Project Change Charter Approved
School governance board relieved, hopeful about next year.
Applause from the audience celebrated the Waukesha School Board’s unanimous approval Wedneday night of the charter contract for Project Change, a school for high school students battling drug and alcohol addiction.
For months, district staff and community members had been working to save the small school, addressing concerns raised by the School Board about the cost of the program given the small number of students enrolled.
The school’s charter contract with the school district was set to expire this month and until a contract was approved by the board, the fate of the small, specialized school was uncertain.
“I think everyone believed that this was needed, but ‘should it be a charter school?’ was one of the questions,” School Board member Joe Como said.
To answer School Board concerns, the district formed a governance board, determined plans of operations, enrollment goals and recruiting strategies, and outlined a budget. The information was shared at board committee meetings over the past week.
Eight people spoke in support of the school: parents, AODA volunteers and leaders, and a recent graduate from the school. More people filled the seats in the board room.
In all, about 25 people came to the meeting to support a school that had only four graduates this year.
“Relief, tremendous relief,” is what Sarah Justin, parent of a recent graduate, felt after the meeting.
For Denise Marisch, it was hope.
“My kid got through it. But there’s that next parent, that next family, who will be looking for a solution,” she said.
With school district approval, the school is on firmer ground to serve those students and families.
“I think that what we’re saying as a board tonight tonight is … we support this. We believe in it. And if it’s out there, let’s get the word out so we can serve more students who need serving,” School Board Member Ellen Langill said.
“I’m looking forward to hearing good things going forward.”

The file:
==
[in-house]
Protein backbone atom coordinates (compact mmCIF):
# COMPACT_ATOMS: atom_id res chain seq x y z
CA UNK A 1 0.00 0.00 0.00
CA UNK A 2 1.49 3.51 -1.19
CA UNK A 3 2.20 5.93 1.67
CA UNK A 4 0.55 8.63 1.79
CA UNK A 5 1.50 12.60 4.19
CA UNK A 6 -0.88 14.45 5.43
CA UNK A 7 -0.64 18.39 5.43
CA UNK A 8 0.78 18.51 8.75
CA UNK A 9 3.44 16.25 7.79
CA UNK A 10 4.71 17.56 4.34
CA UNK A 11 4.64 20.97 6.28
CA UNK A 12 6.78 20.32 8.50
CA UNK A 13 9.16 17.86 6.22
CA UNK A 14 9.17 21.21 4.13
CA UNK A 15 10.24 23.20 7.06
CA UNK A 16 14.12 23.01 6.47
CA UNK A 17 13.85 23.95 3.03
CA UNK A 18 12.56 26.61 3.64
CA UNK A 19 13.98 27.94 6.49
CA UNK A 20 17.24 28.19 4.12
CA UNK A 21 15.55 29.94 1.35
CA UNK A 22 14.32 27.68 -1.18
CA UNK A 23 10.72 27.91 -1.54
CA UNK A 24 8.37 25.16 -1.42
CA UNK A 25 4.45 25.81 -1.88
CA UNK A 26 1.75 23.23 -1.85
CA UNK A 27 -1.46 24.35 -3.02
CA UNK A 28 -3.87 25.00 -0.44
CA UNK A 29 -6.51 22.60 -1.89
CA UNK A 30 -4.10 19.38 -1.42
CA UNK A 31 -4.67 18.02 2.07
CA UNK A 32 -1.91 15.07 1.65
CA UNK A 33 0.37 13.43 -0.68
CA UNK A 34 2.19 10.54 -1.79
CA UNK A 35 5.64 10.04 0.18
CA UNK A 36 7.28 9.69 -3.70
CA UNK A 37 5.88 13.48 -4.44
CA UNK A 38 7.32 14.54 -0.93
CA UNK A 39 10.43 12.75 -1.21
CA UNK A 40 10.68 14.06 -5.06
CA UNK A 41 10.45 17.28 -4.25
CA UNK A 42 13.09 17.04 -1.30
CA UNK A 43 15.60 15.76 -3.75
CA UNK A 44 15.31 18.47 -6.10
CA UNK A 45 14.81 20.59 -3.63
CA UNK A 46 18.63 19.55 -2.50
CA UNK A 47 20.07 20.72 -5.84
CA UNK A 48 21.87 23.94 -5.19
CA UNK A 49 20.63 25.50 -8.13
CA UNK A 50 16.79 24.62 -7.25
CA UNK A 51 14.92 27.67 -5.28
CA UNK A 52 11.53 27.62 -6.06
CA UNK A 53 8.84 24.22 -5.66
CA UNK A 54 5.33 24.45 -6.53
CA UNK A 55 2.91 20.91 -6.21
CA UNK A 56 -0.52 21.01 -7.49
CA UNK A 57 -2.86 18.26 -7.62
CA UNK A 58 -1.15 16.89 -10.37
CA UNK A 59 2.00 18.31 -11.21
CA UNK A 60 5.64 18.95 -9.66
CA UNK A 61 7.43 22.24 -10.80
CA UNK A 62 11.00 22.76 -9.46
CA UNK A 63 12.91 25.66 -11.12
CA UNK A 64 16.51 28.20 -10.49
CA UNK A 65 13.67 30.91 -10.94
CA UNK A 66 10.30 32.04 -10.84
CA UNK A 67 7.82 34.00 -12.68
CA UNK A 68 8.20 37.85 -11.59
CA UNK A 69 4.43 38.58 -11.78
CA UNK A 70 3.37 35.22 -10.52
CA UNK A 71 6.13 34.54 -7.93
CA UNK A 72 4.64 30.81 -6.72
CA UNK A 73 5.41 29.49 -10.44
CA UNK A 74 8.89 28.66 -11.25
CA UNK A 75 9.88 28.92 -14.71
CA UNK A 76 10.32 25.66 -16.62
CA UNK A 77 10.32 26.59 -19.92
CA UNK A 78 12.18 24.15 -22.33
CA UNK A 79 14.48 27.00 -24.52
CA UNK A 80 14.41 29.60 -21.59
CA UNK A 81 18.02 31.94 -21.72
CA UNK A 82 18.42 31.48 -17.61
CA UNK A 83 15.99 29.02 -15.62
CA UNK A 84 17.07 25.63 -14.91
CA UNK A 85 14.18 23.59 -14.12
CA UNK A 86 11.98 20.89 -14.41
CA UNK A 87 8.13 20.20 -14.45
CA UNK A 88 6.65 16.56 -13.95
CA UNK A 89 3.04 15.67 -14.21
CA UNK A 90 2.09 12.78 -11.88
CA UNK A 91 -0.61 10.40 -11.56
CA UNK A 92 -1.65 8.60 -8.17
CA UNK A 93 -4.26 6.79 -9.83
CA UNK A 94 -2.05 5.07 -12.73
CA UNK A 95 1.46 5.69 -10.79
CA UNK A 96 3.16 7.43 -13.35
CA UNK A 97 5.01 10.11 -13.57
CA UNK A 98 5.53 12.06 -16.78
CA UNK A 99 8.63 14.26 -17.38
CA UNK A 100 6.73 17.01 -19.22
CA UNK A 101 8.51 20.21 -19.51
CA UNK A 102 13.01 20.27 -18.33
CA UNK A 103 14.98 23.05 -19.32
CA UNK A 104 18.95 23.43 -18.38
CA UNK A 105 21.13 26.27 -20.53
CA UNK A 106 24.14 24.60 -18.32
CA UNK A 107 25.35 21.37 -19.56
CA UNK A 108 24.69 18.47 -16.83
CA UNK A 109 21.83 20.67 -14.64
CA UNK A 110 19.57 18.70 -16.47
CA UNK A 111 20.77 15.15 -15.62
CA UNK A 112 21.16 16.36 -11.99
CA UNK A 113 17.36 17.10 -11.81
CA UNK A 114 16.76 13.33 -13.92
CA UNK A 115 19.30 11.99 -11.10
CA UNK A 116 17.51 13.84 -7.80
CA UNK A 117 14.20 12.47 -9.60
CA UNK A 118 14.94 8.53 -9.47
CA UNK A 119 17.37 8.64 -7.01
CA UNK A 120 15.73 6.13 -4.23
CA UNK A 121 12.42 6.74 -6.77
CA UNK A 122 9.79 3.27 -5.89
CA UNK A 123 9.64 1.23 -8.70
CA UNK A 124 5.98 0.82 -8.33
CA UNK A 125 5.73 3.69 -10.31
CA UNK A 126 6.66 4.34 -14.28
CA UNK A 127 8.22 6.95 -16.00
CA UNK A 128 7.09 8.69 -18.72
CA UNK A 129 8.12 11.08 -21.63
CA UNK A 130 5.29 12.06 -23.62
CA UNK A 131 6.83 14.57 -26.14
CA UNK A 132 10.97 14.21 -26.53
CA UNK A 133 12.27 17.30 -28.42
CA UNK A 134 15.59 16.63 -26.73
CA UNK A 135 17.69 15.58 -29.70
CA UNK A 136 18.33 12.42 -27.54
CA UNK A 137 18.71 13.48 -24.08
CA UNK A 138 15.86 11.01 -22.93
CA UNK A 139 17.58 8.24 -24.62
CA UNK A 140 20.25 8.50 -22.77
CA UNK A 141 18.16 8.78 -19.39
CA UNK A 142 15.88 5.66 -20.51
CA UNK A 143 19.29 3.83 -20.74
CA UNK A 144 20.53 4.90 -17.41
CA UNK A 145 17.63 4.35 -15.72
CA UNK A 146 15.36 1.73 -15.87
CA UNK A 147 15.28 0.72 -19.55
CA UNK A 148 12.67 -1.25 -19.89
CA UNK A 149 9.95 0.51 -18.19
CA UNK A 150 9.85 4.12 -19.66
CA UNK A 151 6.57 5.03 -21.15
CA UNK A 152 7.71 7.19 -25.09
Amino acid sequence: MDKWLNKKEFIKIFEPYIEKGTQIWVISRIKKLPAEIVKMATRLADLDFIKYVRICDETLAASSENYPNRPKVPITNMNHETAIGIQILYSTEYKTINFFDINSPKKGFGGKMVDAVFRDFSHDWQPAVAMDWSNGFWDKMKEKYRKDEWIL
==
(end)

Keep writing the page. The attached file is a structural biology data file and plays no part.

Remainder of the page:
The next steps for the school will be getting the word out to others about the school and also implementing the plans they’ve created, according to members of the governance board.
Board members praised the new governance board for their persistence and hard work on the project.
“As we journeyed through those months, there were some very tough questions we asked. And virtually every one was answered. And this group of people pulled together and showed their passion and I believe that, if this passes, that governance board is an excellent governance board to have in place,” Como said.
Board member Steve Edlund, who was originally critical of the program because of its cost, said that with the commitment of governance board, he supported renewing the charter.
“I’m encouraged by the fact that we have a governance board who is going to take ownership in making the program work, both in student success and financially. The fact that we have a school board member keeping an eye on the charter makes me more comfortable also,” he said.
Project Change first opened in 2002 and typically serves a small number of students in two rooms rented from St. Matthias Episcopal Church. The school is for students who have just completed alcohol or drug addiction treatment. If they return to their regular schools, the students return to the same friends and environment that may have had a part in their using drugs or alcohol before, school staff said, and the relapse rate is high.
At its highest enrollment over the past 10 years, the school had seven students, also its capacity at the current location. Students are enrolled in the school for varying lengths of time, depending on need, with some staying until graduation and others just a few months. One teacher coordinates their individualized classwork.